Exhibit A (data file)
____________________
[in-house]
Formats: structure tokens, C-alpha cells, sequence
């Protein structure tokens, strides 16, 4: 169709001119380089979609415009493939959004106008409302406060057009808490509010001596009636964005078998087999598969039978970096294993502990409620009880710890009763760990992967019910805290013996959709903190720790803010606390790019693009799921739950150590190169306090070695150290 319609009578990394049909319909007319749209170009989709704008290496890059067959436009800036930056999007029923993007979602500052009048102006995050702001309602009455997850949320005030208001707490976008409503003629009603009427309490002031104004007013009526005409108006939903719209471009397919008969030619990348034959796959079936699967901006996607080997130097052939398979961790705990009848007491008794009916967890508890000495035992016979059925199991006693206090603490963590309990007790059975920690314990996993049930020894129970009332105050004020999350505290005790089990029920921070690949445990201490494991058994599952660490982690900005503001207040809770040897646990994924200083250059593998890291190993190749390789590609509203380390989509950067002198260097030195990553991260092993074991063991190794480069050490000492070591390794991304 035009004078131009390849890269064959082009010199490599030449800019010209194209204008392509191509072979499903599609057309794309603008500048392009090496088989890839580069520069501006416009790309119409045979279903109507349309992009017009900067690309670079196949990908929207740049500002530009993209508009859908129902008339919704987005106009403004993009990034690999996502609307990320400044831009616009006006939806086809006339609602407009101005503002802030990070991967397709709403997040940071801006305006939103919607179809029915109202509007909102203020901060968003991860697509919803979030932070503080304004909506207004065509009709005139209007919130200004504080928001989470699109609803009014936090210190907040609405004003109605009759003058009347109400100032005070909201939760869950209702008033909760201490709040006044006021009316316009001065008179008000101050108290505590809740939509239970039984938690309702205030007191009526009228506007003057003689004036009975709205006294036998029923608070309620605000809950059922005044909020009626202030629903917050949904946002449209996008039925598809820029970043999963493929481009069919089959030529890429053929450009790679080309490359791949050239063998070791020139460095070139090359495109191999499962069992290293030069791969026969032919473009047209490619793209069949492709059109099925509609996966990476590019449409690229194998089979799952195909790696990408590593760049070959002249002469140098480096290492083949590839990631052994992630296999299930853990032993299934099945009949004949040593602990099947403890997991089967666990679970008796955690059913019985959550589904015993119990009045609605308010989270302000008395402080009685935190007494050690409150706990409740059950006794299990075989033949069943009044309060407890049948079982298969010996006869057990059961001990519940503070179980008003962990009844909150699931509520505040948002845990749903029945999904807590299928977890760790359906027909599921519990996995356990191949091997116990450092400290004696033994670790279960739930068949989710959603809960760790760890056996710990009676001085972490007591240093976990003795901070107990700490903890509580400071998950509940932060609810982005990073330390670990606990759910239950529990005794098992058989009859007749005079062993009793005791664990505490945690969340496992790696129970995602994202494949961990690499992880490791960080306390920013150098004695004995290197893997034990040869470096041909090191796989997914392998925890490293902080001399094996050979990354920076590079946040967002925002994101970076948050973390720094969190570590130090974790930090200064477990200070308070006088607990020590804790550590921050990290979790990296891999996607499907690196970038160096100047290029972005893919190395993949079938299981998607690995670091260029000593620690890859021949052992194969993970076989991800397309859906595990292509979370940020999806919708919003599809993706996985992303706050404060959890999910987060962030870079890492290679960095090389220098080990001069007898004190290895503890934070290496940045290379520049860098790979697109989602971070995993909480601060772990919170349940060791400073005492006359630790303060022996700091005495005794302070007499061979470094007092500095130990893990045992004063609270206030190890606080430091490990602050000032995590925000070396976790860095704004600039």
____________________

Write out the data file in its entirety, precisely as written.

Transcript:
[in-house]
Formats: structure tokens, C-alpha cells, sequence
């Protein structure tokens, strides 16, 4: 169709001119380089979609415009493939959004106008409302406060057009808490509010001596009636964005078998087999598969039978970096294993502990409620009880710890009763760990992967019910805290013996959709903190720790803010606390790019693009799921739950150590190169306090070695150290 319609009578990394049909319909007319749209170009989709704008290496890059067959436009800036930056999007029923993007979602500052009048102006995050702001309602009455997850949320005030208001707490976008409503003629009603009427309490002031104004007013009526005409108006939903719209471009397919008969030619990348034959796959079936699967901006996607080997130097052939398979961790705990009848007491008794009916967890508890000495035992016979059925199991006693206090603490963590309990007790059975920690314990996993049930020894129970009332105050004020999350505290005790089990029920921070690949445990201490494991058994599952660490982690900005503001207040809770040897646990994924200083250059593998890291190993190749390789590609509203380390989509950067002198260097030195990553991260092993074991063991190794480069050490000492070591390794991304 035009004078131009390849890269064959082009010199490599030449800019010209194209204008392509191509072979499903599609057309794309603008500048392009090496088989890839580069520069501006416009790309119409045979279903109507349309992009017009900067690309670079196949990908929207740049500002530009993209508009859908129902008339919704987005106009403004993009990034690999996502609307990320400044831009616009006006939806086809006339609602407009101005503002802030990070991967397709709403997040940071801006305006939103919607179809029915109202509007909102203020901060968003991860697509919803979030932070503080304004909506207004065509009709005139209007919130200004504080928001989470699109609803009014936090210190907040609405004003109605009759003058009347109400100032005070909201939760869950209702008033909760201490709040006044006021009316316009001065008179008000101050108290505590809740939509239970039984938690309702205030007191009526009228506007003057003689004036009975709205006294036998029923608070309620605000809950059922005044909020009626202030629903917050949904946002449209996008039925598809820029970043999963493929481009069919089959030529890429053929450009790679080309490359791949050239063998070791020139460095070139090359495109191999499962069992290293030069791969026969032919473009047209490619793209069949492709059109099925509609996966990476590019449409690229194998089979799952195909790696990408590593760049070959002249002469140098480096290492083949590839990631052994992630296999299930853990032993299934099945009949004949040593602990099947403890997991089967666990679970008796955690059913019985959550589904015993119990009045609605308010989270302000008395402080009685935190007494050690409150706990409740059950006794299990075989033949069943009044309060407890049948079982298969010996006869057990059961001990519940503070179980008003962990009844909150699931509520505040948002845990749903029945999904807590299928977890760790359906027909599921519990996995356990191949091997116990450092400290004696033994670790279960739930068949989710959603809960760790760890056996710990009676001085972490007591240093976990003795901070107990700490903890509580400071998950509940932060609810982005990073330390670990606990759910239950529990005794098992058989009859007749005079062993009793005791664990505490945690969340496992790696129970995602994202494949961990690499992880490791960080306390920013150098004695004995290197893997034990040869470096041909090191796989997914392998925890490293902080001399094996050979990354920076590079946040967002925002994101970076948050973390720094969190570590130090974790930090200064477990200070308070006088607990020590804790550590921050990290979790990296891999996607499907690196970038160096100047290029972005893919190395993949079938299981998607690995670091260029000593620690890859021949052992194969993970076989991800397309859906595990292509979370940020999806919708919003599809993706996985992303706050404060959890999910987060962030870079890492290679960095090389220098080990001069007898004190290895503890934070290496940045290379520049860098790979697109989602971070995993909480601060772990919170349940060791400073005492006359630790303060022996700091005495005794302070007499061979470094007092500095130990893990045992004063609270206030190890606080430091490990602050000032995590925000070396976790860095704004600039």